My wife, a saintly woman who without question is my soulmate, came to get me. She helped me into our car and, as we prepared to drive away, a State Trooper asked Lori to roll down her window. The trooper had a pained look in her eyes. She motioned down the highway. "Do you want your bike?" she asked, apologetically. I looked hollowly out the windshield; my bike lay where I had dropped it. I just stared, unable to speak. Lori climbed from the car, jogged to my bike, wheeled it back and laid it in the back of our car.
How I got back on the bike is another story, for another time. What I would like to leave you with is the speech I gave a couple days later, at a gathering of Scott's friends, family and cycling brethren.
Today, I remember you, Scott ...
Phillippians 4:8 states:
“Finally, brethren, whatsoever things are true, whatsoever things
are honest, whatsoever things are just, whatsoever things are pure,
whatsoever things are lovely, whatsoever things are of good report;
if there be any virtue, and if there be any praise, think on these things.”
I think this passage is pretty poignant when thinking about Scott. Everything about the man is first-class. We are all gathered here to celebrate his life.
The first time I met Scott was on my first LVC ride. It was a Monday evening early last fall. As we rolled out of the parking lot and turned north on 95th, he came up next to me and introduced himself. I ended up talking to him quite a bit that ride and it never felt like I had just met him minutes before. It set the stage for a quickly burgeoning friendship. I think everyone gathered here has a similar story of his or her first encounter with Scott. Scott was an affable, caring, beautiful person.
My favorite memory of Scott is a rapport we recently developed. I started coaching Scott at the end of last year and we were doing things differently than he had been accustomed to. We had to rein in that boy’s enthusiasm and gradually let it out so he could hit the late-season races at the top of his game. At first, he worried that his fitness would suffer for it. “Trust me,” I would tell him. As we slowly let those reins out, Scott would talk about how strong he felt on group rides and in early races. He started to believe that some great things were going to happen come August and September; I never doubted that. Scott was a powerhouse on the bike.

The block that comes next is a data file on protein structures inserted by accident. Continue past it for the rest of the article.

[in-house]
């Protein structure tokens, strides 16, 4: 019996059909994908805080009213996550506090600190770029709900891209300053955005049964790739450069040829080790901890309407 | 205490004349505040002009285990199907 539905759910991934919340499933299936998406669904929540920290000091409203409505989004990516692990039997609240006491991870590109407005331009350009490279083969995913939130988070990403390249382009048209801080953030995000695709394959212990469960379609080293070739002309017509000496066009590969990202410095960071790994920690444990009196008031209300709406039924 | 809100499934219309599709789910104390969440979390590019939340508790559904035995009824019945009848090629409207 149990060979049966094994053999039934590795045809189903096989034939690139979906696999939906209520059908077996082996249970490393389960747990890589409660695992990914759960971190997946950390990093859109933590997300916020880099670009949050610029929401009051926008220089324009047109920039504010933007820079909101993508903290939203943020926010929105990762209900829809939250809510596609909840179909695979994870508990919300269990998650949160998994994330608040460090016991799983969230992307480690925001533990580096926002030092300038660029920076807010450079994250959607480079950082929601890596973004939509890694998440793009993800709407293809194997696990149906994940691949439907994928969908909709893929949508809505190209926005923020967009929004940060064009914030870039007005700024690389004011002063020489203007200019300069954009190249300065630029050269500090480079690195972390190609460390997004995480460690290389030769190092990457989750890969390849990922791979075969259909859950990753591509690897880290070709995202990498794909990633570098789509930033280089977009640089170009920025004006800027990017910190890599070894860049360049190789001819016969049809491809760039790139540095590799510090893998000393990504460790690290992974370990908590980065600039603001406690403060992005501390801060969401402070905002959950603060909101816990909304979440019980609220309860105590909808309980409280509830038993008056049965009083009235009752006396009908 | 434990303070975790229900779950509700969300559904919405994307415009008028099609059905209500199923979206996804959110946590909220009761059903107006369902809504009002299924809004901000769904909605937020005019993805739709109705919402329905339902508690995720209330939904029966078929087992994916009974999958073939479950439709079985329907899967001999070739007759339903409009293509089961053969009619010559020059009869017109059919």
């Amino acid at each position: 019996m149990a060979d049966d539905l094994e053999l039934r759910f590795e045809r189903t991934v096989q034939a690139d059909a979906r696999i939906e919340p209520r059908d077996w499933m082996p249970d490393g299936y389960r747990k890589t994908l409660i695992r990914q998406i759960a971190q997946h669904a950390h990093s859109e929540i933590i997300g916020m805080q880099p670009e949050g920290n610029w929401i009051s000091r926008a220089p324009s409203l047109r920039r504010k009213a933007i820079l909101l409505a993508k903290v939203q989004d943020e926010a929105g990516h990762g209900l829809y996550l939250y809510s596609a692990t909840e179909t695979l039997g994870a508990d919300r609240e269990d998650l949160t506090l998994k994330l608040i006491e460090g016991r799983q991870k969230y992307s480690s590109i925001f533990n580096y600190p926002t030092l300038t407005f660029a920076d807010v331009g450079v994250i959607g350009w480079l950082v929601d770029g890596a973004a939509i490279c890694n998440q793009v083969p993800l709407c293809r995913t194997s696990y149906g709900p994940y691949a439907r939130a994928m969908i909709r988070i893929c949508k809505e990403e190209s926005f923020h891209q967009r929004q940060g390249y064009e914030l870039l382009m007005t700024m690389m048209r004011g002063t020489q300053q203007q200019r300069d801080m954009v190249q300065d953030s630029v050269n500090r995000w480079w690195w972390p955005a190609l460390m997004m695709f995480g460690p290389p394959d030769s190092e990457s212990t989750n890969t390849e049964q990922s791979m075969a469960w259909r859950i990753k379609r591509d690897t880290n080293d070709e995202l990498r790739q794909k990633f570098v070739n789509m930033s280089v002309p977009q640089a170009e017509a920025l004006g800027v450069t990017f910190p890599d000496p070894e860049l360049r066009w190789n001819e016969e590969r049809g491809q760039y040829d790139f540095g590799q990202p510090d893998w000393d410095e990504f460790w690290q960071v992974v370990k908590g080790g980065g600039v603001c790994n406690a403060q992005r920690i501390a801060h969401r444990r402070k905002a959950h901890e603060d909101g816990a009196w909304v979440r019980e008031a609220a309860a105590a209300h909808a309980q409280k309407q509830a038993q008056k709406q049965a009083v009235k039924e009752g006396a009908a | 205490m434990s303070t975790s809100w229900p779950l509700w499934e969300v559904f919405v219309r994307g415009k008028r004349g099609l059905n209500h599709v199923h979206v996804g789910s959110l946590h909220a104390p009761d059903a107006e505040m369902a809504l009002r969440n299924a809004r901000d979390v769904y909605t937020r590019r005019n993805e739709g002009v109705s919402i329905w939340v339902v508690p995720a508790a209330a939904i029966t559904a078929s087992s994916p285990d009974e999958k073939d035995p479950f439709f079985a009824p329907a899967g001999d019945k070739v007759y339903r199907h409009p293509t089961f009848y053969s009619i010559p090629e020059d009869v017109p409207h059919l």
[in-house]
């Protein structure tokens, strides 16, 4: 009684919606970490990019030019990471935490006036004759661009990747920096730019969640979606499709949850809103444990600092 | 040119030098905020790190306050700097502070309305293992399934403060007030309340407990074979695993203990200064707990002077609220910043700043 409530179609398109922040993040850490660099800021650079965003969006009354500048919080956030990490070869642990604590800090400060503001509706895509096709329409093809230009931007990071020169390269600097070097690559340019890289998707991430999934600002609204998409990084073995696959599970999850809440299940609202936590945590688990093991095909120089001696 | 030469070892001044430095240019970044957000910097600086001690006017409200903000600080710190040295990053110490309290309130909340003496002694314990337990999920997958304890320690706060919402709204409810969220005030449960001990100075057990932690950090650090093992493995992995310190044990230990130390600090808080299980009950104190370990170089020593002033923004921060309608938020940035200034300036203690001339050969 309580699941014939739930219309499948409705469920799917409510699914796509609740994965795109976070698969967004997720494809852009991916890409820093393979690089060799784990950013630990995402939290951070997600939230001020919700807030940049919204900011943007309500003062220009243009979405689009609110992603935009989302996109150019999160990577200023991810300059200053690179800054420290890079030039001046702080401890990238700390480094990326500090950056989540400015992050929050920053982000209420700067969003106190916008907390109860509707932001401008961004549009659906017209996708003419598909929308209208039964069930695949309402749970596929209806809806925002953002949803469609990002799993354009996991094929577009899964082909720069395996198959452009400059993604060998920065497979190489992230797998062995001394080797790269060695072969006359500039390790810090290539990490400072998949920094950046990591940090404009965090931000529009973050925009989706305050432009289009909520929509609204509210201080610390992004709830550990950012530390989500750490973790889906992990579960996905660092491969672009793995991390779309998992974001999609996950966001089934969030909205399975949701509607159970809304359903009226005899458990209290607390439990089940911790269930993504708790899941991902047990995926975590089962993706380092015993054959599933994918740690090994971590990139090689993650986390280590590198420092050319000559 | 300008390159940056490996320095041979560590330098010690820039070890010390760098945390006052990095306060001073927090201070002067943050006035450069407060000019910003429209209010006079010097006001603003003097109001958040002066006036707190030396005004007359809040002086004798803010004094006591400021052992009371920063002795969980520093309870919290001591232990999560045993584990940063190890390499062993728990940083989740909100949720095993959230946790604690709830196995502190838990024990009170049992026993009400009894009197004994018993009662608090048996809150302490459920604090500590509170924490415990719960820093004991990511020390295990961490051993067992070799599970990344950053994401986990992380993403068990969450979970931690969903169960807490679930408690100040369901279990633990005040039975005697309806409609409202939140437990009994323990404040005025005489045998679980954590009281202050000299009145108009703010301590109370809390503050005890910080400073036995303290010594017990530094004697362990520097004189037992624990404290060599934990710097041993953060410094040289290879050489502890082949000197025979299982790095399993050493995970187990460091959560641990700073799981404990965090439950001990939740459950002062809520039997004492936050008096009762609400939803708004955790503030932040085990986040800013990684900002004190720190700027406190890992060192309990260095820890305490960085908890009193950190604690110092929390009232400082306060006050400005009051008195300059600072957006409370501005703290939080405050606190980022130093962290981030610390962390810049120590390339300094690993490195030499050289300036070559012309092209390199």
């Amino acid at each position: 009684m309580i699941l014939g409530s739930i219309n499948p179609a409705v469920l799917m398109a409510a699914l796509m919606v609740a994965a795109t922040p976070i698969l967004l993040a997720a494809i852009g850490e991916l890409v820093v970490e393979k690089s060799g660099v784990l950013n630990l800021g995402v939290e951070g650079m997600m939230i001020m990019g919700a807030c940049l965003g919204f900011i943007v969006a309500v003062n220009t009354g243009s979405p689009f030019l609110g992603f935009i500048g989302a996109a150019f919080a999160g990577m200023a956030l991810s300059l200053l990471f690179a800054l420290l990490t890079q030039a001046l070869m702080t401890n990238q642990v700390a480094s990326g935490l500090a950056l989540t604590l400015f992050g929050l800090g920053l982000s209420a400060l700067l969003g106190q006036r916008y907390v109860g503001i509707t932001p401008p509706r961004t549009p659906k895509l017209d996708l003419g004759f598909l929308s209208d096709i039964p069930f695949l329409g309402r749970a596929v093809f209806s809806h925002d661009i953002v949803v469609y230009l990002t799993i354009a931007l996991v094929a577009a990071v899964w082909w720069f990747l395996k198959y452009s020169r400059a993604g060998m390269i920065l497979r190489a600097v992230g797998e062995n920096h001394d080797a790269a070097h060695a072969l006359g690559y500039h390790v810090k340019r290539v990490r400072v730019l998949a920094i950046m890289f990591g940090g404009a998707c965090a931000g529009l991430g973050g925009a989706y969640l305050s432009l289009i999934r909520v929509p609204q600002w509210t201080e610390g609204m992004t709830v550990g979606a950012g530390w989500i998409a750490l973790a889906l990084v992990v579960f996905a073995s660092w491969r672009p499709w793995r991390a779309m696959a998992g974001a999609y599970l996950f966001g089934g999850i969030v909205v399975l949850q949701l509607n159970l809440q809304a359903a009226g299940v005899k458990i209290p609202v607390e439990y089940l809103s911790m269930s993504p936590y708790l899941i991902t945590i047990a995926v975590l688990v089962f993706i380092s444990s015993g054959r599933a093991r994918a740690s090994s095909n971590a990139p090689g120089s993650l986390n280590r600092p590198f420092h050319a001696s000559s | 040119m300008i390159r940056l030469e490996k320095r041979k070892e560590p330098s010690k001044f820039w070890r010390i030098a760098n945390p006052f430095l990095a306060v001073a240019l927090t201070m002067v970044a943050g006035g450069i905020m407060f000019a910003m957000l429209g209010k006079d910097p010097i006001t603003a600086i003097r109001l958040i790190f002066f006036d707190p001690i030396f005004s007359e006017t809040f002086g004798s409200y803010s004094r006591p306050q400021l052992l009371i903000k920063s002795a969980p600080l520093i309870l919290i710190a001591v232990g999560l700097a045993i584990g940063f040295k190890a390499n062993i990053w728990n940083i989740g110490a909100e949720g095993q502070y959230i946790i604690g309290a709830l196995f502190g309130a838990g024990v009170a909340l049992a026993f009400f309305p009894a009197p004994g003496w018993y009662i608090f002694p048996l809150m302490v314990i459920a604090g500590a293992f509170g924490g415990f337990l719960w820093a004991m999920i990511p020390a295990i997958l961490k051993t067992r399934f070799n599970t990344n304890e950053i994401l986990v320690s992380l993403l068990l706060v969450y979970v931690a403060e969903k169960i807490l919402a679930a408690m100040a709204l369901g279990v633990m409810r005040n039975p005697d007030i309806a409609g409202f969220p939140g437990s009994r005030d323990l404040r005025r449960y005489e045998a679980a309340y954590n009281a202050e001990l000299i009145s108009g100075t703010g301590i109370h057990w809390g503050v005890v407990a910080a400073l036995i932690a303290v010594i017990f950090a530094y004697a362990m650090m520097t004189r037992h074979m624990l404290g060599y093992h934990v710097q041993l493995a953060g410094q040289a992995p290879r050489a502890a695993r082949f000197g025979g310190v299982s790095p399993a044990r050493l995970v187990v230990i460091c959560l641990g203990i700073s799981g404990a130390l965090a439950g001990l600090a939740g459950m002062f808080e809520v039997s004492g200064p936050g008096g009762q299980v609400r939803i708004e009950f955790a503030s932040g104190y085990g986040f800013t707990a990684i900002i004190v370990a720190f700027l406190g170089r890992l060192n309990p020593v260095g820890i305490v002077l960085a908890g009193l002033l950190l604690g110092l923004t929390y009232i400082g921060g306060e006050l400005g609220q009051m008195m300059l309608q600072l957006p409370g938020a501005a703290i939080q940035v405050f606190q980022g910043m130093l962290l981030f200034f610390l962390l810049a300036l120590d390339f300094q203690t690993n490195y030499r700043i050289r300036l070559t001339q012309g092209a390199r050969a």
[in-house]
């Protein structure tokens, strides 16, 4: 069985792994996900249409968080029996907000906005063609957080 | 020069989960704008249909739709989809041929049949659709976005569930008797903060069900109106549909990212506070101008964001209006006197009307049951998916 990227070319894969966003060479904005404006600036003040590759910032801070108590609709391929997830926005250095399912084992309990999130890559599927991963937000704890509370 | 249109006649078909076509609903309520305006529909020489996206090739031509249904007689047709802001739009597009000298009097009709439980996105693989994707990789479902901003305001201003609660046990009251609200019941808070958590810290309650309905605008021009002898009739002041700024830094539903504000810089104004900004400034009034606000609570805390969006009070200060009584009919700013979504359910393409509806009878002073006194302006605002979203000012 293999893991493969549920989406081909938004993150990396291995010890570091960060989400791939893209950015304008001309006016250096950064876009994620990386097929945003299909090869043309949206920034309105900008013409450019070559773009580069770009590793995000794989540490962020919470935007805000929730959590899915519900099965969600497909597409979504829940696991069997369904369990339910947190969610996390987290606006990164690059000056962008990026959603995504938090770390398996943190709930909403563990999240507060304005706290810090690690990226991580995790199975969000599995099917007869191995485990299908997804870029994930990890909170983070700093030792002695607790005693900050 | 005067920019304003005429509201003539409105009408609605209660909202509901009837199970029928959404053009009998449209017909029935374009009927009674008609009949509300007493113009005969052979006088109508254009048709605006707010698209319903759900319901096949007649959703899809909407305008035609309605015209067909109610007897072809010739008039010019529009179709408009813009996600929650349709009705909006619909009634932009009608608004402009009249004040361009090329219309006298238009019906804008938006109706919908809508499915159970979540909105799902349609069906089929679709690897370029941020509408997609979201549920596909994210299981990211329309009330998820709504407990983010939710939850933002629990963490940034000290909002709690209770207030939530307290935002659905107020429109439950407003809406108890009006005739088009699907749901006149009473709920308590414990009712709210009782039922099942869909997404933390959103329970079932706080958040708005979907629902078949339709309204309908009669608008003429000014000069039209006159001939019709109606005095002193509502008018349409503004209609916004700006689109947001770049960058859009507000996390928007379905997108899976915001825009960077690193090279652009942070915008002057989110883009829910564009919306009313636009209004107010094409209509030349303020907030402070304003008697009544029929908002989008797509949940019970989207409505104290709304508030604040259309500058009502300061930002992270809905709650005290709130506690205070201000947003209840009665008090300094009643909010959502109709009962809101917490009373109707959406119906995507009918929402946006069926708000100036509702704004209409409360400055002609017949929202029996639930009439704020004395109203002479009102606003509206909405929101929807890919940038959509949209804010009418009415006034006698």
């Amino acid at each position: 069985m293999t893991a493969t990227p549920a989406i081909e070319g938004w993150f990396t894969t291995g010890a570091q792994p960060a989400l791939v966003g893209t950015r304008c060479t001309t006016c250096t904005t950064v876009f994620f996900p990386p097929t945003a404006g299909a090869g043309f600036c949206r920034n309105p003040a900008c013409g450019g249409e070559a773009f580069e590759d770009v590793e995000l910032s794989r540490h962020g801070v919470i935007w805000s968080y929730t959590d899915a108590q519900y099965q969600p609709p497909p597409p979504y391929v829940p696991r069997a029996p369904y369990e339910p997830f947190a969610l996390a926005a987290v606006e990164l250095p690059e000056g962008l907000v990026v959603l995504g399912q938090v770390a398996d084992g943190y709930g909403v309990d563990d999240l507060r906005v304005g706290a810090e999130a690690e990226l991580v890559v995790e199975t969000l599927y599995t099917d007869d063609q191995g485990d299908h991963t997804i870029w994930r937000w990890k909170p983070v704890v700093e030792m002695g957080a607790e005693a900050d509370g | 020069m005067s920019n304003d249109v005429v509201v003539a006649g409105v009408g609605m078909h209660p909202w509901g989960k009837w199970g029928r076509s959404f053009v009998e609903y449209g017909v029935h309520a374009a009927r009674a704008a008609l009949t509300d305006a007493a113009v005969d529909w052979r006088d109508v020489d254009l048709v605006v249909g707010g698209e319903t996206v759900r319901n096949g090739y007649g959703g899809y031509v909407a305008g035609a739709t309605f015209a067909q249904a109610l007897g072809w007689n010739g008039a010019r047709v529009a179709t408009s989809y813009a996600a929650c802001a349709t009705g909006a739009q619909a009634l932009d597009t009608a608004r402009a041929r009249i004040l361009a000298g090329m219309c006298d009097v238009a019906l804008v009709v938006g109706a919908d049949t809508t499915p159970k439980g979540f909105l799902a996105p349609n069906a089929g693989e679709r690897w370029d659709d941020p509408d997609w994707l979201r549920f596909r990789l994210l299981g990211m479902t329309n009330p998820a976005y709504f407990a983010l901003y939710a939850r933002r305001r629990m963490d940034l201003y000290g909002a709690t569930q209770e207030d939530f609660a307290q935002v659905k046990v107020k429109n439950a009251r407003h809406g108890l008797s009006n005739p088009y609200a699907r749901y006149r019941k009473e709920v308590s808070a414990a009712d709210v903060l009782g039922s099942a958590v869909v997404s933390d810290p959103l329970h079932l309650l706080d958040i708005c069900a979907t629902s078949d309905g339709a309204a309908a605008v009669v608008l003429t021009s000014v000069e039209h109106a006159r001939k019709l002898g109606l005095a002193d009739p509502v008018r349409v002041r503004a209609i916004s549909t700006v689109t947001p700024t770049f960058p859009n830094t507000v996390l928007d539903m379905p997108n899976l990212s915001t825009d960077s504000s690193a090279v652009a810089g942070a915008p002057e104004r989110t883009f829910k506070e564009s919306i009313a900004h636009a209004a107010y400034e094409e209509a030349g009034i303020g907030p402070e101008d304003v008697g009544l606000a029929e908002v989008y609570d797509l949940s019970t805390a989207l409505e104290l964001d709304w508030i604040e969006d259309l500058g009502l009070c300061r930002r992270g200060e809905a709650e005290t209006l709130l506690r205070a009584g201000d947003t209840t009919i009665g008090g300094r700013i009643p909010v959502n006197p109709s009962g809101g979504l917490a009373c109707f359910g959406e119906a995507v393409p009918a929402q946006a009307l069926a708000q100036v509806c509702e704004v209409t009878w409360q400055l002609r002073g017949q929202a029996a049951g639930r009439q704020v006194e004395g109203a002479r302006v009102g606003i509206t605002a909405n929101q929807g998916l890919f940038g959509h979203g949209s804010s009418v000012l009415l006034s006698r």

So, one day Scott starts calling me before the evening LVC rides first and then later before the mid-week Mead crits. He would tell me he was feeling good and to listen for the sonic boom when he would drop the hammer. Then, after every single one of those rides, I would get a text message asking, “Did you hear it?”
I hear your sonic boom, Scott . . .
There is a Swedish proverb that states “Shared burden, half burden. Shared joy, double joy.”
The outpouring of love and support - for Kristyn, for her family and Scott’s, for me - from all those gathered here and from countless others not here has been tremendous. It has left me in awe. Our collective burden has been more than halved. And our collective joy in remembering Scott has so much more than doubled.
We have planted a seed this week. A seed for keeping Scott alive with us; for bringing us together and bonding us; for deepening friendships. As time passes and we all eventually re-engage into our normal routines, each one of us needs to remember to nurture that seedling. We need to foster it so it can grow into a big, strong, vibrant tree.
In Scott’s honor, we need to feed that tree.